David Kahl is a registered sex offender who now stands accused in the 2008 stabbing and strangulation homicide of Brittany Zimmermann, a University of Wisconsin-Madison college student whose body was found in her apartment.
The criminal complaint makes it clear that Kahl was on authorities’ radar from the start, and they’ve allegedly had DNA evidence tying him to Brittany’s clothing for years. In repeated interviews with police, he described hustling young female college students for money to feed a crack cocaine addiction, saying he would knock on their doors and falsely claim that his car broke down, and he needed $40, the complaint contends. It also alleges that he admitted being inside Brittany’s apartment but claimed other homeless people committed the murder in a series of conflicting statements over the years.
“Criminal charges were filed today in the murder of Brittany Zimmermann,” a statement from the Madison, Wisconsin Police Department read on March 20, 2020. “David A. Kahl, a 53 year-old male, has been charged in Dane County Circuit Court with First Degree Intentional Homicide (as party to a crime and by use of a dangerous weapon).” Authorities have not explained why they chose to charge the case as party to a crime.
Brittany was killed on April 2, 2008 in her downtown Madison apartment. “Brittany’s killing shook the Madison community and devastated her family, friends, and hometown,” said the police statement. “It has been almost 12 years since Brittany’s death. During that time, MPD never gave up on her case, tirelessly pursuing justice for Brittany and her family.”
However, from the start, the case has involved questions about a 911 dispatcher’s handling of a frantic call from inside Brittany’s apartment, and why it took so long to charge Kahl due to the fact DNA and other evidence was developed years ago. Kahl’s name has circulated in the media for years, and, in 2016, Brittany’s parents confirmed a DNA match had been found in the long languishing case. However, it took until 2020 for charges to result.
Here’s what you need to know:
1. Zimmermann, a Microbiology Student Who Lived With her Fiancee, Died of Stab Wounds, Ligature Strangulation & Blunt Force Trauma
Zimmermann was a native of Marshfield, Wisconsin who was only 21 years old when she died. She was a student at UW-Madison who was majoring in Medical Microbiology and Immunology, according to the Madison police statement, which added, “She lived with her fiancee and their three cats in the 500 block of West Doty Street.”
Police added that investigators “have conducted hundreds of interviews, processed countless pieces of evidence, and produced thousands of pages of reports. The Dane County District Attorney’s Office and Wisconsin State Crime Lab have also been instrumental in the investigation. Investigators have conducted hundreds of interviews, processed countless pieces of evidence, and produced thousands of pages of reports.”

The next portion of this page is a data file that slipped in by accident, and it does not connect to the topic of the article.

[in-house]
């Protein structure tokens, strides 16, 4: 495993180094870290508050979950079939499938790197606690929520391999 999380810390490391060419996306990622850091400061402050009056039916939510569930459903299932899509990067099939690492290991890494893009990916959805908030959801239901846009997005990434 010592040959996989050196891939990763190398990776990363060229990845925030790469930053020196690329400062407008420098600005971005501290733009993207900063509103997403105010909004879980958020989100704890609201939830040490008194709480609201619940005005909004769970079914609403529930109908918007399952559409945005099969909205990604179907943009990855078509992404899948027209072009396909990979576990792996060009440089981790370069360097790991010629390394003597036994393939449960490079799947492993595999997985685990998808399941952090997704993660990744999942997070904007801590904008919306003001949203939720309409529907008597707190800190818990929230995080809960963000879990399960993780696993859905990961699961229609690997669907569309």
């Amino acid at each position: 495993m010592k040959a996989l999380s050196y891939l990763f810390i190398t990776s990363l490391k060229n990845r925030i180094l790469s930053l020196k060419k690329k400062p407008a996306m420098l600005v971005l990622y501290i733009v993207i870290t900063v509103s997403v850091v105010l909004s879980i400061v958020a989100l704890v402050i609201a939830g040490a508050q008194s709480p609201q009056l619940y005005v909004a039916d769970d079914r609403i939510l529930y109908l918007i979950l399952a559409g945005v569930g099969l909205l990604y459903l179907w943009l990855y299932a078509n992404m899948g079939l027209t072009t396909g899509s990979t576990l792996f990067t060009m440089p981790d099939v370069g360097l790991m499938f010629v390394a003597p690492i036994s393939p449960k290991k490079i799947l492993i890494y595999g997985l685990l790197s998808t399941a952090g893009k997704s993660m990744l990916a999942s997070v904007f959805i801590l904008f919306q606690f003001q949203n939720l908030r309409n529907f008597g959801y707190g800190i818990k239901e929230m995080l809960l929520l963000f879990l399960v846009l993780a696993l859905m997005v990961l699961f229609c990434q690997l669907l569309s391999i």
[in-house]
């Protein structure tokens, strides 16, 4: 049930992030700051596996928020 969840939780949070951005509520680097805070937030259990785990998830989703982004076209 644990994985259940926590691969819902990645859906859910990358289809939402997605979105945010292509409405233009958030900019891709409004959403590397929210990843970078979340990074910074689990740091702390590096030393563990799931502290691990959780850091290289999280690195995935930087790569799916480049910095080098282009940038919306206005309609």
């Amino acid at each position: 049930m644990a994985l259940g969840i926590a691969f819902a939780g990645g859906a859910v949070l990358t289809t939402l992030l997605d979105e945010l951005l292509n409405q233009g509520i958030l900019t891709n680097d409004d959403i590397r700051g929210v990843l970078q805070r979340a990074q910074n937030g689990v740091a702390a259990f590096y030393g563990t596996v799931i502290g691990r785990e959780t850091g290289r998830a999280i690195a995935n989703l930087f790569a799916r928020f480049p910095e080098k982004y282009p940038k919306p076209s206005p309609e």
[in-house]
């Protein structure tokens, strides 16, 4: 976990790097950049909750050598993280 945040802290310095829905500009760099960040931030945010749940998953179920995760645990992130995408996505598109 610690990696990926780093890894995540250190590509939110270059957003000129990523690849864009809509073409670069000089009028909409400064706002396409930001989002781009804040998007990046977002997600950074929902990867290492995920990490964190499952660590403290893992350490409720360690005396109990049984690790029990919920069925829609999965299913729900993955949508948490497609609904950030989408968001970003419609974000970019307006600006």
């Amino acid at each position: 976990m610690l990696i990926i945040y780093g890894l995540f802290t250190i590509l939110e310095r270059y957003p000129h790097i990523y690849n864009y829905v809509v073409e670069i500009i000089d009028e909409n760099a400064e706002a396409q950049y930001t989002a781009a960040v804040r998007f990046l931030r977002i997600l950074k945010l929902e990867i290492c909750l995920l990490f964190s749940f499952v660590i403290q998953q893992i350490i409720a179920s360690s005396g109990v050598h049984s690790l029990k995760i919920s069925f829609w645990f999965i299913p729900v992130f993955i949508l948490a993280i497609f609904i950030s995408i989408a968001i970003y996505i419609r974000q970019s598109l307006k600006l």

“The dedication and persistence of those tasked with investigating this case – past and present – has never wavered,” police wrote.
The criminal complaint, obtained by Heavy.com from the Dane County Clerk of Courts Office, says that, on April 2, 2008, at approximately 1:10 p.m., the City of Madison Police Department received an emergency dispatch and an officer responded to 517 W. Doty Street, in the City of Madison, Dane County, Wisconsin. Upon arrival at that location, he observed a male exit from apartment 1, talking on a cell phone. Officer Murphy reports that the male, later identified as J.G., Brittany’s fiancee, indicated that he was speaking with dispatch. Officers entered the residence and observed a female laying on the floor, with apparent injuries to her chest area. She was unconscious, non-responsive and pulseless. She was pronounced deceased at the scene.
The complaint graphically describes the crime scene. Be aware that the details are very disturbing. Brittany resided at 517 W. Doty Street, along with her boyfriend, J.G., the criminal complaint says.
“Deputy Coroner Sholts reported that the manner of death of B.Z. was deemed to be homicide and that the cause of death was a combination of sharp force and blunt force injuries…the Madison Police Department received the Medical Examiner’s Autopsy report, authored by Dr. Robert Corliss. Dr. Corliss reports that he conducted the autopsy of B.Z. on April 3, 2008. The final anatomic diagnosis was ‘complex homicidal violence,’ including multiple sharp force injuries, evidence of ligature strangulation and blunt force injuries.”
According to the complaint, Dr. Corliss “reports that there were multiple stab wounds to the anterior chest. Dr. Corliss reports that there was a horizontal band consistent with ligature marking over the anterior neck, and surrounding the ligature mark were ‘superficial punctate hyperemic markings’ consistent with excoriations. Dr. Corliss reports that one side of B.Z.’s face, extending from the forehead to the chin, sustained contusional injury.”
2. The Criminal Complaint Recounts Zimmermann’s Last Moments & Alleges That Witnesses Placed Kahl Near Her Apartment Complex That Day, Repeatedly Asking Strangers for Money
The criminal complaint recalls how, on April 2, 2008, Brittany had “attended class on the University of Wisconsin campus and had left class at approximately 11:30 a.m., with a fellow student, R.M. Detective Esser spoke with R.M., who stated that after class, she and (Brittany) spoke briefly with the professor, then walked outside. R.M. stated that as they were walking on the sidewalk, a male on the deck of a building yelled out to (Brittany), holding his cell phone.”
The complaint further states that “R.M. stated that it seemed that (Brittany) knew the male and she walked towards him. R.M. stated that she left (Brittany) and continued on. R.M. stated that she assumed that (Brittany) was going to go home for lunch, as was her normal practice after that class.”